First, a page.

Spiridonov says he is well aware of the risks, though he is still willing to take a chance on Dr. Canavero.
"He's a very experienced neurosurgeon and has conducted many serious operations. Of course he has never done anything like this and we have to think carefully through all the possible risks," he told MailOnline, but adds that "if you want something to be done, you need to participate in it."
Though it not been confirmed when the procedure will be performed, Spiridonov says it could be as early as next year. Watch this space.
95 percent of the victims of violence are men. Because women feel flattered when men fight each other and kill each other to prove that they are real men.
Germans introduce poison gas
On April 22, 1915, German forces shock Allied soldiers along the western front by firing more than 150 tons of lethal chlorine gas against two French colonial divisions at Ypres, Belgium. This was the first major gas attack by the Germans, and it devastated the Allied line.
Toxic smoke has been used occasionally in warfare since ancient times, and in 1912 the French used small amounts of tear gas in police operations. At the outbreak of World War I, the Germans began actively to develop chemical weapons. In October 1914, the Germans placed some small tear-gas canisters in shells that were fired at Neuve Chapelle, France, but Allied troops were not exposed. In January 1915, the Germans fired shells loaded with xylyl bromide, a more lethal gas, at Russian troops at Bolimov on the eastern front. Because of the wintry cold, most of the gas froze, but the Russians nonetheless reported more than 1,000 killed as a result of the new weapon.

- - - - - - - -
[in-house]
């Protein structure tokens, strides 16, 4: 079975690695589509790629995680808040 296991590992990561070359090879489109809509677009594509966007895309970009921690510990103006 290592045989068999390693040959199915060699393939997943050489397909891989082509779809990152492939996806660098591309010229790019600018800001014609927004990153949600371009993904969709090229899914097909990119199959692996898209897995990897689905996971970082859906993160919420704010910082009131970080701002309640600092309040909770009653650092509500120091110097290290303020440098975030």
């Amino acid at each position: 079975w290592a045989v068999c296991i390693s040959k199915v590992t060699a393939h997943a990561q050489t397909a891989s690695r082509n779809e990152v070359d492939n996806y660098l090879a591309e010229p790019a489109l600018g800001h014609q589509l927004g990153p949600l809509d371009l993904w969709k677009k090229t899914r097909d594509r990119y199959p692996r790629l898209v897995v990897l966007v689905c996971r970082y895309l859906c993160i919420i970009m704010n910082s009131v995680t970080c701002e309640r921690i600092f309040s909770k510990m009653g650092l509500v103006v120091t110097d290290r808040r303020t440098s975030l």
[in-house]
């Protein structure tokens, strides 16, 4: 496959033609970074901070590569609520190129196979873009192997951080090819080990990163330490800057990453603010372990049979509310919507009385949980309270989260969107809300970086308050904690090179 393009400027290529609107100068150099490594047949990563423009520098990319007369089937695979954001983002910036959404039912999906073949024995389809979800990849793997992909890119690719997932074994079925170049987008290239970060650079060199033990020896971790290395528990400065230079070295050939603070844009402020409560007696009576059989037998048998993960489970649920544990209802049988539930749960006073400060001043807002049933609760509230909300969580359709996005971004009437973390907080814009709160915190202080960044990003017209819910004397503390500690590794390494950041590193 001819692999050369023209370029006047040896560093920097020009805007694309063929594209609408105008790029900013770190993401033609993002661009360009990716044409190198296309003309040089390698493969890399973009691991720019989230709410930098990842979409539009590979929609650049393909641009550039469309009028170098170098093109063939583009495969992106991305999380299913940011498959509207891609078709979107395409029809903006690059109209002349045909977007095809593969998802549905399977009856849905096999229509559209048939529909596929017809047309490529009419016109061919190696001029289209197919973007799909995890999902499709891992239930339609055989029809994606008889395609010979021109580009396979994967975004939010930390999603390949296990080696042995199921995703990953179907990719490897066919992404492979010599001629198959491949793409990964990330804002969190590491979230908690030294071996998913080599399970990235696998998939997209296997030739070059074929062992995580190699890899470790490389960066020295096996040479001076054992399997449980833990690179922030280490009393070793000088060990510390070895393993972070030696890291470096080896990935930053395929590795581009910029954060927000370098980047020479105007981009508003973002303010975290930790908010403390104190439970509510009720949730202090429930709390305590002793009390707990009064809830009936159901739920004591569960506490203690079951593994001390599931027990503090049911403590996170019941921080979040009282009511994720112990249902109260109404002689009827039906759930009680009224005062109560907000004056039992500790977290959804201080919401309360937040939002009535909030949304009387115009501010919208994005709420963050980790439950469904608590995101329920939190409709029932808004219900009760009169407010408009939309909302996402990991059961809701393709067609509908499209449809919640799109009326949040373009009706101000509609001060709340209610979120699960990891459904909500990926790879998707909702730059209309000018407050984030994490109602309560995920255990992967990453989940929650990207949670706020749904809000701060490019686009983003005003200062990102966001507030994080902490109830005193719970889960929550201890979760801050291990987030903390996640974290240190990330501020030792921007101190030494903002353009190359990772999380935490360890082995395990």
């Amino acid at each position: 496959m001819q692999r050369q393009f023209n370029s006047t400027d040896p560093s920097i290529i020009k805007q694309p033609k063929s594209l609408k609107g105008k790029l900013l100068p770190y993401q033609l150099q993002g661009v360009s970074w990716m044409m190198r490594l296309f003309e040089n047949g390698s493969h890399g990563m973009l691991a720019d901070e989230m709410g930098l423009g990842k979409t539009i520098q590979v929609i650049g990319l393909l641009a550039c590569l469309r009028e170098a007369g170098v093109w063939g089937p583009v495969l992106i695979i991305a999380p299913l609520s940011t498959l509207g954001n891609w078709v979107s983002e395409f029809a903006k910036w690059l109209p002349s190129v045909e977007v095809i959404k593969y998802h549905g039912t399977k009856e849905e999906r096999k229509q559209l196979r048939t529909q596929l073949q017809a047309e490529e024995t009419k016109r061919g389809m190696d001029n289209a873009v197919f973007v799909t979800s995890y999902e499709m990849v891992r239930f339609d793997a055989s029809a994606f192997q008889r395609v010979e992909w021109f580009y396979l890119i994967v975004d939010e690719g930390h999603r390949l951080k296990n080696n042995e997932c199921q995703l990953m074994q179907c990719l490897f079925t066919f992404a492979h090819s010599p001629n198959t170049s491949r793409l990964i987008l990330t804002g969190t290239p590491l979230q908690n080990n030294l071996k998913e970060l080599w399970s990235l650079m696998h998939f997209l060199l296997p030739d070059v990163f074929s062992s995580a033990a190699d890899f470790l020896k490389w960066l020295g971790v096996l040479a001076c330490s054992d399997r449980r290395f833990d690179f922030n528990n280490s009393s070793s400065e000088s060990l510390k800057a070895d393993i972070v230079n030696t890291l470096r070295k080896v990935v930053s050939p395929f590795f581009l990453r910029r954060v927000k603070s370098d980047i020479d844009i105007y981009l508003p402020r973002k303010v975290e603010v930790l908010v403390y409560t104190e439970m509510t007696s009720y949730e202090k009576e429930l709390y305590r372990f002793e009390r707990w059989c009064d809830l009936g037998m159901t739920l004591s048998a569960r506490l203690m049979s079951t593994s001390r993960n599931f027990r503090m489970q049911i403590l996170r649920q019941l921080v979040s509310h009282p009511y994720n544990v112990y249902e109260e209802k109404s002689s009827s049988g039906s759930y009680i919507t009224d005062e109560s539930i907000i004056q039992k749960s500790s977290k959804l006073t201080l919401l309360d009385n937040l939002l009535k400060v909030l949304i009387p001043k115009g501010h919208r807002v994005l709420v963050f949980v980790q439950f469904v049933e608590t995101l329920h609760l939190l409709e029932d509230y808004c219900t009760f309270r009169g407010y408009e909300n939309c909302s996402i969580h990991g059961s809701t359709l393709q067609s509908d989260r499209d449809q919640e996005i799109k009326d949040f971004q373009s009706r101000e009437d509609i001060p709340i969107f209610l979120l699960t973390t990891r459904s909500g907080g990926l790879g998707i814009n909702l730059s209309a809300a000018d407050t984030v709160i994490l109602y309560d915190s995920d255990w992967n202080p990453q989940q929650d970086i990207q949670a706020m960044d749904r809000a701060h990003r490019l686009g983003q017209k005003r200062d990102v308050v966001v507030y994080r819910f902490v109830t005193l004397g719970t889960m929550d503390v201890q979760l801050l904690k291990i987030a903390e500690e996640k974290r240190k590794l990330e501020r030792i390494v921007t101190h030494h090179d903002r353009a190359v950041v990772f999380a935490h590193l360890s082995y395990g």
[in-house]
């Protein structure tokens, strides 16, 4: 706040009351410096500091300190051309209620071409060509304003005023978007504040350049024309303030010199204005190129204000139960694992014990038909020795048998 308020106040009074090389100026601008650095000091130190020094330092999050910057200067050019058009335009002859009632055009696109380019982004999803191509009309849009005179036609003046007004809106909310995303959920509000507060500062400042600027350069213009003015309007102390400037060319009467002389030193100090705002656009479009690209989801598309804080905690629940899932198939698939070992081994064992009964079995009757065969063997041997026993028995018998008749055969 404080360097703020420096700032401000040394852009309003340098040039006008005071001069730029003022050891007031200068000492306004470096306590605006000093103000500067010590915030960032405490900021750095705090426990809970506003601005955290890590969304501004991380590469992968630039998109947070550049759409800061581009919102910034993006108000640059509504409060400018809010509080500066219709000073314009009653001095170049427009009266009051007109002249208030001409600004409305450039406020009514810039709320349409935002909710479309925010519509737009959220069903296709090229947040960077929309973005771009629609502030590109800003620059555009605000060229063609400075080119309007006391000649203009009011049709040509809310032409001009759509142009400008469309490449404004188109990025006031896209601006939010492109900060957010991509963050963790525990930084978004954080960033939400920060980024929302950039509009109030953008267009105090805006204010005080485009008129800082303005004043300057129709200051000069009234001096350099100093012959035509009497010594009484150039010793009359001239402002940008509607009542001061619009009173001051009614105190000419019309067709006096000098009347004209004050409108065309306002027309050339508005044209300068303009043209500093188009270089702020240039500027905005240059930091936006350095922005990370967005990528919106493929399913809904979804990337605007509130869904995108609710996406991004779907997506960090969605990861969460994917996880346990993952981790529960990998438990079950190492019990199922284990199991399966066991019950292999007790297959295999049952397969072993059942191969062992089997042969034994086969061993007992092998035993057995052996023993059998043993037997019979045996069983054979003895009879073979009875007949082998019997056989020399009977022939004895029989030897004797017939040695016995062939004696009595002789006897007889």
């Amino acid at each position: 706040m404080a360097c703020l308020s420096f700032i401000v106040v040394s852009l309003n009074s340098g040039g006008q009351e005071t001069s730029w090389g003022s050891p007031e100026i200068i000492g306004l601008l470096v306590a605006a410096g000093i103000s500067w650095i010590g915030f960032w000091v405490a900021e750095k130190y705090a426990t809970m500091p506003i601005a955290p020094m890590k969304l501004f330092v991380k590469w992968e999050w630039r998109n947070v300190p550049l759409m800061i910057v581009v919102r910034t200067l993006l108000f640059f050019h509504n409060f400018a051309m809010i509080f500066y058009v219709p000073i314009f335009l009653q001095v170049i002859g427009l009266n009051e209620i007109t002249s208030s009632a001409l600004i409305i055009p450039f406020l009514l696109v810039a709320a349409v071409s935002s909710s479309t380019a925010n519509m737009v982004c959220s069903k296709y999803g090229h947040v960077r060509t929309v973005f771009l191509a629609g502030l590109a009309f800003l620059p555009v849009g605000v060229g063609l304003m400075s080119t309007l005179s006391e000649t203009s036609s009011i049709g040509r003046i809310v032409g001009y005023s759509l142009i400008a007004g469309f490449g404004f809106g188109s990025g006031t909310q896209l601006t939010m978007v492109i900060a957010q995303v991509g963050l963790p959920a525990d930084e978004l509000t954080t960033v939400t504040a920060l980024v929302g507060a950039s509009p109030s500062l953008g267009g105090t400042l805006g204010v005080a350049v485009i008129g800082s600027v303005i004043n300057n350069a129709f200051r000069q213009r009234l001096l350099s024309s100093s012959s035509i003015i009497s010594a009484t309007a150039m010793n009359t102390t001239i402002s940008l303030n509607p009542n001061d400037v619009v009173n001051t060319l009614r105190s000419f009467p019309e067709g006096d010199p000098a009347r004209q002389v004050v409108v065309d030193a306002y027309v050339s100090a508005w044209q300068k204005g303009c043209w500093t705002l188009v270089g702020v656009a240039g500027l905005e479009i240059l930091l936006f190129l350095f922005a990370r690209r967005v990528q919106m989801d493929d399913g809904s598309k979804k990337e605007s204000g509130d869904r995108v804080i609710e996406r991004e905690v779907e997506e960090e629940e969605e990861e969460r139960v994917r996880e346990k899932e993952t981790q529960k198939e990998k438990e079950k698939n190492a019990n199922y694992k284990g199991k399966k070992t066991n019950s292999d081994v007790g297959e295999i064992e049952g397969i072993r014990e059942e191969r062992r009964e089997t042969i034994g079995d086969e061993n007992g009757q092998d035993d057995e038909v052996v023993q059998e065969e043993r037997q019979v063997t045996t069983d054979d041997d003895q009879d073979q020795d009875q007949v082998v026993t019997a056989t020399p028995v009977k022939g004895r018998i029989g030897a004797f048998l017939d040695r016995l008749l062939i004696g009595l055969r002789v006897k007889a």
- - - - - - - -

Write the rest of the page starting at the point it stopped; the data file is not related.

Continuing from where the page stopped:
On April 22, 1915, the Germans launched their first and only offensive of the year. Known as the Second Battle of Ypres, the offensive began with the usual artillery bombardment of the enemy’s line. When the shelling died down, the Allied defenders waited for the first wave of German attack troops but instead were thrown into panic when chlorine gas wafted across no-man’s land and down into their trenches. The Germans targeted four miles of the front with the wind-blown poison gas and decimated two divisions of French and Algerian colonial troops. The Allied line was breached, but the Germans, perhaps as shocked as the Allies by the devastating effects of the poison gas, failed to take full advantage, and the Allies held most of their positions.